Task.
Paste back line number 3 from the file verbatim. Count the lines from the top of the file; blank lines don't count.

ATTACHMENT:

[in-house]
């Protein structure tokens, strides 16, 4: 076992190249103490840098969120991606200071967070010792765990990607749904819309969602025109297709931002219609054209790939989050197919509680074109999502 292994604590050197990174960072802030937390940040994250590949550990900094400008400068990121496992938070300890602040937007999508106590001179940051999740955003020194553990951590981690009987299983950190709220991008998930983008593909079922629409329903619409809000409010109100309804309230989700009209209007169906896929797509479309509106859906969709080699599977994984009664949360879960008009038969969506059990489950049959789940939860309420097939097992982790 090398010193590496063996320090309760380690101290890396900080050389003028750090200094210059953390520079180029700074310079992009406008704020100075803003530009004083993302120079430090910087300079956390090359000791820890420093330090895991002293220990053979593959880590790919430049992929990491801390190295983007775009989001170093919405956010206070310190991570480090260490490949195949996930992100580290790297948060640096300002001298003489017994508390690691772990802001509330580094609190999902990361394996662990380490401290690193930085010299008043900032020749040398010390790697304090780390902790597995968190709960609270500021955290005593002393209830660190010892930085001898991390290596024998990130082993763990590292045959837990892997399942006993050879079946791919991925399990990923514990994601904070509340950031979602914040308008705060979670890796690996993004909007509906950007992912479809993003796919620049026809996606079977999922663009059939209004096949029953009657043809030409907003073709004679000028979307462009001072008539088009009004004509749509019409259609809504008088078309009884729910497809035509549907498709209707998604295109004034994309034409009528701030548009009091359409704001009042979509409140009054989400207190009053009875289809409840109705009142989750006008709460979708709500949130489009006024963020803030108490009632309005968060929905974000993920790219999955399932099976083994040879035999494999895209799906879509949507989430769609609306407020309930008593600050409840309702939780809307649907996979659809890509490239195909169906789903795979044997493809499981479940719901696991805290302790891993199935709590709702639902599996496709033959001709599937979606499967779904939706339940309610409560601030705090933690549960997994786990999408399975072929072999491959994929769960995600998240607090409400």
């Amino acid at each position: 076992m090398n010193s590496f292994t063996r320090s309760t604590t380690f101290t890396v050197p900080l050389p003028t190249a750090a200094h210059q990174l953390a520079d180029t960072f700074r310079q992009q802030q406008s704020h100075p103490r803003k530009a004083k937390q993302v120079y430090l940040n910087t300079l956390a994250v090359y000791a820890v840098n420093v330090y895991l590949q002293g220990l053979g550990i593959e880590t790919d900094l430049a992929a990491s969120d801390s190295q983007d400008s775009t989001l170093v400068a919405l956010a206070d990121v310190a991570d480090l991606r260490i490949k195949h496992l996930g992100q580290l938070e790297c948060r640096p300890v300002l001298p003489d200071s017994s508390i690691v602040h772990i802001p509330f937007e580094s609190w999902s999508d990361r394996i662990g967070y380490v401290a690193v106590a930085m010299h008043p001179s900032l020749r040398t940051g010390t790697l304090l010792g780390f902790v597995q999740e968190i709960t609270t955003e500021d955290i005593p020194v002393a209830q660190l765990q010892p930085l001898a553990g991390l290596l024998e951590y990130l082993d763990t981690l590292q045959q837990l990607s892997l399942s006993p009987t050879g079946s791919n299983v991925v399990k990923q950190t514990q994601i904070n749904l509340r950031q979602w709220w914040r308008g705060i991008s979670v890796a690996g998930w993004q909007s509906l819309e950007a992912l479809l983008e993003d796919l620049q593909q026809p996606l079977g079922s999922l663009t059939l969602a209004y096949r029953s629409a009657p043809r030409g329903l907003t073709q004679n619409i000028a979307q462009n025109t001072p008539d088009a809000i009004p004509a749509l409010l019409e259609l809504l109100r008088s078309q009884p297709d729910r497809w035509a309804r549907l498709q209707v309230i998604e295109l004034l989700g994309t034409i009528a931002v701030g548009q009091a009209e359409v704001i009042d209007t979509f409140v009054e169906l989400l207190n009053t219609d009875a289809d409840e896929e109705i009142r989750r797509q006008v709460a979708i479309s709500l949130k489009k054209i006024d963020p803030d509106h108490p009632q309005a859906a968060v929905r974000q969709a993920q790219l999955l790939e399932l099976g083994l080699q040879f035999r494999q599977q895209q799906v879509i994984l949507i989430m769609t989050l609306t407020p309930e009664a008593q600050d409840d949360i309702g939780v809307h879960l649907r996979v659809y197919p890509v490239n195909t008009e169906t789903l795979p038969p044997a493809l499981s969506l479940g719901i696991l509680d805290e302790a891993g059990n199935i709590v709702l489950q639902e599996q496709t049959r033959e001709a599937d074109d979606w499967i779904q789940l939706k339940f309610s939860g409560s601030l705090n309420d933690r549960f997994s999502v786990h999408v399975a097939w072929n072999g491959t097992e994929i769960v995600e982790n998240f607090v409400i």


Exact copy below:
């Amino acid at each position: 076992m090398n010193s590496f292994t063996r320090s309760t604590t380690f101290t890396v050197p900080l050389p003028t190249a750090a200094h210059q990174l953390a520079d180029t960072f700074r310079q992009q802030q406008s704020h100075p103490r803003k530009a004083k937390q993302v120079y430090l940040n910087t300079l956390a994250v090359y000791a820890v840098n420093v330090y895991l590949q002293g220990l053979g550990i593959e880590t790919d900094l430049a992929a990491s969120d801390s190295q983007d400008s775009t989001l170093v400068a919405l956010a206070d990121v310190a991570d480090l991606r260490i490949k195949h496992l996930g992100q580290l938070e790297c948060r640096p300890v300002l001298p003489d200071s017994s508390i690691v602040h772990i802001p509330f937007e580094s609190w999902s999508d990361r394996i662990g967070y380490v401290a690193v106590a930085m010299h008043p001179s900032l020749r040398t940051g010390t790697l304090l010792g780390f902790v597995q999740e968190i709960t609270t955003e500021d955290i005593p020194v002393a209830q660190l765990q010892p930085l001898a553990g991390l290596l024998e951590y990130l082993d763990t981690l590292q045959q837990l990607s892997l399942s006993p009987t050879g079946s791919n299983v991925v399990k990923q950190t514990q994601i904070n749904l509340r950031q979602w709220w914040r308008g705060i991008s979670v890796a690996g998930w993004q909007s509906l819309e950007a992912l479809l983008e993003d796919l620049q593909q026809p996606l079977g079922s999922l663009t059939l969602a209004y096949r029953s629409a009657p043809r030409g329903l907003t073709q004679n619409i000028a979307q462009n025109t001072p008539d088009a809000i009004p004509a749509l409010l019409e259609l809504l109100r008088s078309q009884p297709d729910r497809w035509a309804r549907l498709q209707v309230i998604e295109l004034l989700g994309t034409i009528a931002v701030g548009q009091a009209e359409v704001i009042d209007t979509f409140v009054e169906l989400l207190n009053t219609d009875a289809d409840e896929e109705i009142r989750r797509q006008v709460a979708i479309s709500l949130k489009k054209i006024d963020p803030d509106h108490p009632q309005a859906a968060v929905r974000q969709a993920q790219l999955l790939e399932l099976g083994l080699q040879f035999r494999q599977q895209q799906v879509i994984l949507i989430m769609t989050l609306t407020p309930e009664a008593q600050d409840d949360i309702g939780v809307h879960l649907r996979v659809y197919p890509v490239n195909t008009e169906t789903l795979p038969p044997a493809l499981s969506l479940g719901i696991l509680d805290e302790a891993g059990n199935i709590v709702l489950q639902e599996q496709t049959r033959e001709a599937d074109d979606w499967i779904q789940l939706k339940f309610s939860g409560s601030l705090n309420d933690r549960f997994s999502v786990h999408v399975a097939w072929n072999g491959t097992e994929i769960v995600e982790n998240f607090v409400i």